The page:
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Marco Shuttle – Visione

by on at 14:54pm

Though Marco Sartorelli has always stated that he perceives techno “as more of a musical expression rather than a tool to make people dance,” the majority of his output until now has killed two birds with one stone. When the drums on 2011′s “The Vox Attitude” double up on themselves, it makes even the smallest dancefloor feel like it’s plummeting down an abyss, and 2012′s “Don’t U Want” repackaged a First Choice vocal sample into a cavernously addictive record. And while recent work such as this year’s Fanfara EP saw him gravitating towards the dronier, abstract side of the techno spectrum, Visione continues that trajectory, moving him entirely away from four to the floor rhythms entirely.

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T.B. Arthur – 3

by on at 09:09am

There’s little information to be had on T.B. Arthur beyond the insinuation it’s the work of a forgotten US producer from the ‘90s whose plans fell foul to financial issues, and a Chicago area phone number printed on each of the three records. Dial it up and you’ll be met with an automated message informing inquisitive minds: “You have dialled a number that is no longer in use, but continues to receive many calls. Please check the number you want and dial again. You have not been charged for this call. Thank you”.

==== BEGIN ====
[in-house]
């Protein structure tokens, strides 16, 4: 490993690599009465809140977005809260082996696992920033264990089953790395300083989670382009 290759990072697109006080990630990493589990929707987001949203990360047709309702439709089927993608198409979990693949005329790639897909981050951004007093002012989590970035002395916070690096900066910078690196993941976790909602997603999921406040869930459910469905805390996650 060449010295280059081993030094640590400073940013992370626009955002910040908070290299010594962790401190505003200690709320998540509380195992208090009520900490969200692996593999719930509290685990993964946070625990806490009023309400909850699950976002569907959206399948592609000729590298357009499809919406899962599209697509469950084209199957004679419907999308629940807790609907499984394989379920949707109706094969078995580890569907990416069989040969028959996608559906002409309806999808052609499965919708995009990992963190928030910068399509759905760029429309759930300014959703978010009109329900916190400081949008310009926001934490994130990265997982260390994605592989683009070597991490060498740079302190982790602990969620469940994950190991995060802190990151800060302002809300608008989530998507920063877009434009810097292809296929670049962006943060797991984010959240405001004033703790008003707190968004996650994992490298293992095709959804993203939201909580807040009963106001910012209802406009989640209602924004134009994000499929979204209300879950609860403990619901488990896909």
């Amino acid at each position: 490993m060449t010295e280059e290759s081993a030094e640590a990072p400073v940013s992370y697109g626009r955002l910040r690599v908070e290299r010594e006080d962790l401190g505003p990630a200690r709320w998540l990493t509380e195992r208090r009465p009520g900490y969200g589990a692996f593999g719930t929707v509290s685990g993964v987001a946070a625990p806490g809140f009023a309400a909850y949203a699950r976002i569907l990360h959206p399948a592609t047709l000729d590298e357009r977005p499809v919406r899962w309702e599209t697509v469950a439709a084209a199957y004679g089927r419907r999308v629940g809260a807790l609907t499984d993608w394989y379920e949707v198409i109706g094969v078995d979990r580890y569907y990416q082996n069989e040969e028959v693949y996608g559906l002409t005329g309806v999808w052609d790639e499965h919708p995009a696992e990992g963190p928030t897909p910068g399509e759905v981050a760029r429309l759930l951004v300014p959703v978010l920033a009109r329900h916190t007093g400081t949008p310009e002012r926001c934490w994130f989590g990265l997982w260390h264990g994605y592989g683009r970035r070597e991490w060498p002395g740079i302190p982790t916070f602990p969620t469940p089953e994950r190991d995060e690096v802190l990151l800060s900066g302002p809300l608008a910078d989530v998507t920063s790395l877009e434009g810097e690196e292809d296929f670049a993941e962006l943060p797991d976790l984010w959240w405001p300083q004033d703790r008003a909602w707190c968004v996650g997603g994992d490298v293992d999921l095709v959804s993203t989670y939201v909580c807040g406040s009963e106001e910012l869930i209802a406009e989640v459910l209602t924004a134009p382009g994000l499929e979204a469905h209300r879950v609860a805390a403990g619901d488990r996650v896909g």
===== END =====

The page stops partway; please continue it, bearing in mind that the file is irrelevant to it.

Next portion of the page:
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Various Artists – Lovers Rock #6

by on at 09:22am

There’s an identity shaping out of Ital’s Lovers Rock imprint, and it’s making for one of the finest outposts for dreamy techno you could wish for. It’s not all mellow and wistful (although some of it definitely is), but even in its tougher moments a spirituality seems to emanate from the tracks that has resulted in every release thus far being utterly essential. After a string of more artist-focused releases, this sixth installment makes the wise move to invite a few more characters along and thus further establish the characteristics of the label.

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Various Artists – Vidal Benjamin Présente Disco Sympathie

by on at 09:21am

The explosion in archival disco and boogie releases in recent times poses a problem for those thinking on entering an already crowded compilation market. Where once you could get away with simply gathering together a mixture of classics, rarities and in-demand cuts, an increasingly informed public now demand more. In order to stand out, labels have to dig deeper, have a solid concept – something not seen before, ideally – and a track list that focuses on the sort of dusty, little heard tracks that will intrigue record collectors and casual selectors alike. If you can work with a renowned crate digger, that’s even better.

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Powell – Club Music Remixes

by on at 16:46pm

The UK label Diagonal rounds out a stellar year with remixes from one of its founders, Powell’s Club Music release. Somehow the label has managed to persuade Ancient Methods and Cabaret Voltaire’s Richard H Kirk to rework tracks from the record with predictably impressive results. Now just a solo act, it sounds like Ancient Methods is channeling the spirit and sound of 80s industrial and EBM on his two remixes which seemingly contain source elements of all three tracks from Powell’s original record.

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Afrikan Sciences – Circuitous

by on at 17:06pm